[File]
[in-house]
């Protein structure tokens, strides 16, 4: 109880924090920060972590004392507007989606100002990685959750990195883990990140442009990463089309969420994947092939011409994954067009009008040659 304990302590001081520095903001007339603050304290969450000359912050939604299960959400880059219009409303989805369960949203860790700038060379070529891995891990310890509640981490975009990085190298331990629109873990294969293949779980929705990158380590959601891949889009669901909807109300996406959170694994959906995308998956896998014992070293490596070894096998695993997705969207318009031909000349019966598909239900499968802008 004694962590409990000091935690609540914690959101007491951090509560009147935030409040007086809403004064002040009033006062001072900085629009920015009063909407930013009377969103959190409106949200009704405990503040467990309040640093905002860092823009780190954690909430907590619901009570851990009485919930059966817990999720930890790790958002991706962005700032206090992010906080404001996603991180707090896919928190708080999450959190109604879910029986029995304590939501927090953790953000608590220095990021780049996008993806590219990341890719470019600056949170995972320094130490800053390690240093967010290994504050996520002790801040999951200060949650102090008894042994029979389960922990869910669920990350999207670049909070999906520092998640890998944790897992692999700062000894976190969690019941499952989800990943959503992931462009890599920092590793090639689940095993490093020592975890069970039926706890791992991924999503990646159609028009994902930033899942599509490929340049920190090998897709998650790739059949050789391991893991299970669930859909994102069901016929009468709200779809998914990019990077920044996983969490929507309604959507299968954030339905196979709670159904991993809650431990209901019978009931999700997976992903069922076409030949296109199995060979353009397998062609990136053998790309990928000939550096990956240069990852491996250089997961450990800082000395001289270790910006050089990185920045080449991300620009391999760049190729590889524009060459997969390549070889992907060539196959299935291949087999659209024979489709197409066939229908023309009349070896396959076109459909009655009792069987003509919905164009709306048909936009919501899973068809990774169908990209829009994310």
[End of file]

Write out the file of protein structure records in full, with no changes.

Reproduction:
[in-house]
């Protein structure tokens, strides 16, 4: 109880924090920060972590004392507007989606100002990685959750990195883990990140442009990463089309969420994947092939011409994954067009009008040659 304990302590001081520095903001007339603050304290969450000359912050939604299960959400880059219009409303989805369960949203860790700038060379070529891995891990310890509640981490975009990085190298331990629109873990294969293949779980929705990158380590959601891949889009669901909807109300996406959170694994959906995308998956896998014992070293490596070894096998695993997705969207318009031909000349019966598909239900499968802008 004694962590409990000091935690609540914690959101007491951090509560009147935030409040007086809403004064002040009033006062001072900085629009920015009063909407930013009377969103959190409106949200009704405990503040467990309040640093905002860092823009780190954690909430907590619901009570851990009485919930059966817990999720930890790790958002991706962005700032206090992010906080404001996603991180707090896919928190708080999450959190109604879910029986029995304590939501927090953790953000608590220095990021780049996008993806590219990341890719470019600056949170995972320094130490800053390690240093967010290994504050996520002790801040999951200060949650102090008894042994029979389960922990869910669920990350999207670049909070999906520092998640890998944790897992692999700062000894976190969690019941499952989800990943959503992931462009890599920092590793090639689940095993490093020592975890069970039926706890791992991924999503990646159609028009994902930033899942599509490929340049920190090998897709998650790739059949050789391991893991299970669930859909994102069901016929009468709200779809998914990019990077920044996983969490929507309604959507299968954030339905196979709670159904991993809650431990209901019978009931999700997976992903069922076409030949296109199995060979353009397998062609990136053998790309990928000939550096990956240069990852491996250089997961450990800082000395001289270790910006050089990185920045080449991300620009391999760049190729590889524009060459997969390549070889992907060539196959299935291949087999659209024979489709197409066939229908023309009349070896396959076109459909009655009792069987003509919905164009709306048909936009919501899973068809990774169908990209829009994310």